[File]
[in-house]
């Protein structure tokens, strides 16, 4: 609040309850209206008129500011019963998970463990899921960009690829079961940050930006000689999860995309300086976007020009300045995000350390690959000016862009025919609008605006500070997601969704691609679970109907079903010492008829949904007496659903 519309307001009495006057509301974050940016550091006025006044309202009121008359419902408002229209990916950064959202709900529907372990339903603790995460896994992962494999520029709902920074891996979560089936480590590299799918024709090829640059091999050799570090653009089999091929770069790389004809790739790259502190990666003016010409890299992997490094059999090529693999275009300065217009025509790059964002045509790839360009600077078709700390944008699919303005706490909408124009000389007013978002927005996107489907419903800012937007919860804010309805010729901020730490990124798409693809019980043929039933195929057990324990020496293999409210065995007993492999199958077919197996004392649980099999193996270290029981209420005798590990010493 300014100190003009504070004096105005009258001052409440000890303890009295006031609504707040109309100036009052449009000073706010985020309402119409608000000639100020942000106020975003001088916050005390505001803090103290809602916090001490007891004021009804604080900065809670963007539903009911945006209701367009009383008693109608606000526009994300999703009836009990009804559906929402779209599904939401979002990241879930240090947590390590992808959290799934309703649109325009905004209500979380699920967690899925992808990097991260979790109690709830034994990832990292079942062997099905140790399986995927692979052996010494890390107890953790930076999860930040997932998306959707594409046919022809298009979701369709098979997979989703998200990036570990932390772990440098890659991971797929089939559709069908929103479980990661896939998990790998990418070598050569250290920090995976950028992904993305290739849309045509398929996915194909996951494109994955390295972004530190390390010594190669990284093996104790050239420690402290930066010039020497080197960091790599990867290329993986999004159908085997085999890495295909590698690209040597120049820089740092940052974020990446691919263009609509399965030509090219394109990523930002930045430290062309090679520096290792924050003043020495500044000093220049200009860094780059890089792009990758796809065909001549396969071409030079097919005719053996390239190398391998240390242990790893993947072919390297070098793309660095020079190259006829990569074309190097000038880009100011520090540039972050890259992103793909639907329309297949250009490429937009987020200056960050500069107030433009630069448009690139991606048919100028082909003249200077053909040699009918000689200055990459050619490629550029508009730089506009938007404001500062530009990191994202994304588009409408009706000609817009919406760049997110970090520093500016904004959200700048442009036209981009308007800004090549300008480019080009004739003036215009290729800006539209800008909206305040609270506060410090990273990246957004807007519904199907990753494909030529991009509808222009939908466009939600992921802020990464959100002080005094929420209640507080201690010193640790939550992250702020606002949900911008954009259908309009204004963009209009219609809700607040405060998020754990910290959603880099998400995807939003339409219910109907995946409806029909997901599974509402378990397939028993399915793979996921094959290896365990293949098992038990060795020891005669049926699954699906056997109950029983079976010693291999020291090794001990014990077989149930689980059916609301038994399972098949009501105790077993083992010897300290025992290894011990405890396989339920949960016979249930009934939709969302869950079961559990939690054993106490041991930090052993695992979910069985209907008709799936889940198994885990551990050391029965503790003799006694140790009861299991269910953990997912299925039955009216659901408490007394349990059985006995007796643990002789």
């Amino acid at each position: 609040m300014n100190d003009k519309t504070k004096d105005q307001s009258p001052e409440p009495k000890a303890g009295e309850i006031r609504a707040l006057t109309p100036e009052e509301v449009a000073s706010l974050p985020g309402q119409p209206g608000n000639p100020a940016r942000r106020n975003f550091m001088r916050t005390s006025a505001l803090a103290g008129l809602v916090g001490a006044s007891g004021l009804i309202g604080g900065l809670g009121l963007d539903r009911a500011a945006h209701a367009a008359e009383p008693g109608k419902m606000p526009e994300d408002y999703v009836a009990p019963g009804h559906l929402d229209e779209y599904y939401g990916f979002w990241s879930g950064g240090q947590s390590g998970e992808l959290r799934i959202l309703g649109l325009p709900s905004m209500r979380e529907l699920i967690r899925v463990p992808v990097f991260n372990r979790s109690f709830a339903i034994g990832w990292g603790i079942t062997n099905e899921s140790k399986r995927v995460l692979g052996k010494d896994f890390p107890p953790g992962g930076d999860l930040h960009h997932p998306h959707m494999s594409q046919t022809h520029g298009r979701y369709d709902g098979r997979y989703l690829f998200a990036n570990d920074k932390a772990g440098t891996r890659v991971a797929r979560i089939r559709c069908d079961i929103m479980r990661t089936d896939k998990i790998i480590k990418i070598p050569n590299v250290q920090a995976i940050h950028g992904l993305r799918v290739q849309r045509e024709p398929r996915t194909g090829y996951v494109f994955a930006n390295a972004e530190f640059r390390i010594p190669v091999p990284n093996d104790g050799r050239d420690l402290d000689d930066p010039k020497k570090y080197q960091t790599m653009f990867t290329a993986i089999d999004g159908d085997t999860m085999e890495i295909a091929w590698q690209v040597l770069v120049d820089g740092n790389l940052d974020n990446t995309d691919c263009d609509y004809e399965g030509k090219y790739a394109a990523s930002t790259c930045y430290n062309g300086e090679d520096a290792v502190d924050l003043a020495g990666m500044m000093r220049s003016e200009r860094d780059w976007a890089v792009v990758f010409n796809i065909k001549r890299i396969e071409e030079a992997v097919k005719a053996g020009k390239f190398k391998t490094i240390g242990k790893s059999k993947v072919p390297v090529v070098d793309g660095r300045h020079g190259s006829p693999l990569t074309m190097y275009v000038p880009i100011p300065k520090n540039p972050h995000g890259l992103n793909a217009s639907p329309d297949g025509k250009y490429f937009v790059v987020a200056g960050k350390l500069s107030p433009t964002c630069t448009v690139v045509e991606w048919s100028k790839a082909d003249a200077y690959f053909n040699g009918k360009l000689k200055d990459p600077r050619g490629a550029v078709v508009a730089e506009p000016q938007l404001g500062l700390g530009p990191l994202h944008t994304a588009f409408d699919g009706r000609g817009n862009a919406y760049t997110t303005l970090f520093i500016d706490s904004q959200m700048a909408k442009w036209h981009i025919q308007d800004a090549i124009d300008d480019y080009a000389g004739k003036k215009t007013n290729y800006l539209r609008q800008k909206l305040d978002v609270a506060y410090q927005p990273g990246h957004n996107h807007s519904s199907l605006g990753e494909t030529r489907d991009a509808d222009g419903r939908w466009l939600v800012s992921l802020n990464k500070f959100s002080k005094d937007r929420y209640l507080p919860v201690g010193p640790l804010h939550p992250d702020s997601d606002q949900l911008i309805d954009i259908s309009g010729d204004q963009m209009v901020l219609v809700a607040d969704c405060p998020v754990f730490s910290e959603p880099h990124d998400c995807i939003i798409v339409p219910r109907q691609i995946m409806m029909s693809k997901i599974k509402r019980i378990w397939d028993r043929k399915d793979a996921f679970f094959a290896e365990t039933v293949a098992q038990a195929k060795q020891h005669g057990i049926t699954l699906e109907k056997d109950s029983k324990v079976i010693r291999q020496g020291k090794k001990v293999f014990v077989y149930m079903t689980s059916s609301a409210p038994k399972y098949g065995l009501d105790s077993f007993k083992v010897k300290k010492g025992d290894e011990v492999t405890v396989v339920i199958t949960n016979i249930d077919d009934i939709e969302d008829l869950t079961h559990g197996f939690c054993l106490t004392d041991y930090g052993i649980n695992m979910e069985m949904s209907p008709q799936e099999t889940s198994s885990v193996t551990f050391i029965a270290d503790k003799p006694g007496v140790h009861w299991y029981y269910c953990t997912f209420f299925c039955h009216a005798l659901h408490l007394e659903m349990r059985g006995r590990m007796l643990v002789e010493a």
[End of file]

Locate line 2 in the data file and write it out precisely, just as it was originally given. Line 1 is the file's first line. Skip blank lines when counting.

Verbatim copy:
């Protein structure tokens, strides 16, 4: 609040309850209206008129500011019963998970463990899921960009690829079961940050930006000689999860995309300086976007020009300045995000350390690959000016862009025919609008605006500070997601969704691609679970109907079903010492008829949904007496659903 519309307001009495006057509301974050940016550091006025006044309202009121008359419902408002229209990916950064959202709900529907372990339903603790995460896994992962494999520029709902920074891996979560089936480590590299799918024709090829640059091999050799570090653009089999091929770069790389004809790739790259502190990666003016010409890299992997490094059999090529693999275009300065217009025509790059964002045509790839360009600077078709700390944008699919303005706490909408124009000389007013978002927005996107489907419903800012937007919860804010309805010729901020730490990124798409693809019980043929039933195929057990324990020496293999409210065995007993492999199958077919197996004392649980099999193996270290029981209420005798590990010493 300014100190003009504070004096105005009258001052409440000890303890009295006031609504707040109309100036009052449009000073706010985020309402119409608000000639100020942000106020975003001088916050005390505001803090103290809602916090001490007891004021009804604080900065809670963007539903009911945006209701367009009383008693109608606000526009994300999703009836009990009804559906929402779209599904939401979002990241879930240090947590390590992808959290799934309703649109325009905004209500979380699920967690899925992808990097991260979790109690709830034994990832990292079942062997099905140790399986995927692979052996010494890390107890953790930076999860930040997932998306959707594409046919022809298009979701369709098979997979989703998200990036570990932390772990440098890659991971797929089939559709069908929103479980990661896939998990790998990418070598050569250290920090995976950028992904993305290739849309045509398929996915194909996951494109994955390295972004530190390390010594190669990284093996104790050239420690402290930066010039020497080197960091790599990867290329993986999004159908085997085999890495295909590698690209040597120049820089740092940052974020990446691919263009609509399965030509090219394109990523930002930045430290062309090679520096290792924050003043020495500044000093220049200009860094780059890089792009990758796809065909001549396969071409030079097919005719053996390239190398391998240390242990790893993947072919390297070098793309660095020079190259006829990569074309190097000038880009100011520090540039972050890259992103793909639907329309297949250009490429937009987020200056960050500069107030433009630069448009690139991606048919100028082909003249200077053909040699009918000689200055990459050619490629550029508009730089506009938007404001500062530009990191994202994304588009409408009706000609817009919406760049997110970090520093500016904004959200700048442009036209981009308007800004090549300008480019080009004739003036215009290729800006539209800008909206305040609270506060410090990273990246957004807007519904199907990753494909030529991009509808222009939908466009939600992921802020990464959100002080005094929420209640507080201690010193640790939550992250702020606002949900911008954009259908309009204004963009209009219609809700607040405060998020754990910290959603880099998400995807939003339409219910109907995946409806029909997901599974509402378990397939028993399915793979996921094959290896365990293949098992038990060795020891005669049926699954699906056997109950029983079976010693291999020291090794001990014990077989149930689980059916609301038994399972098949009501105790077993083992010897300290025992290894011990405890396989339920949960016979249930009934939709969302869950079961559990939690054993106490041991930090052993695992979910069985209907008709799936889940198994885990551990050391029965503790003799006694140790009861299991269910953990997912299925039955009216659901408490007394349990059985006995007796643990002789």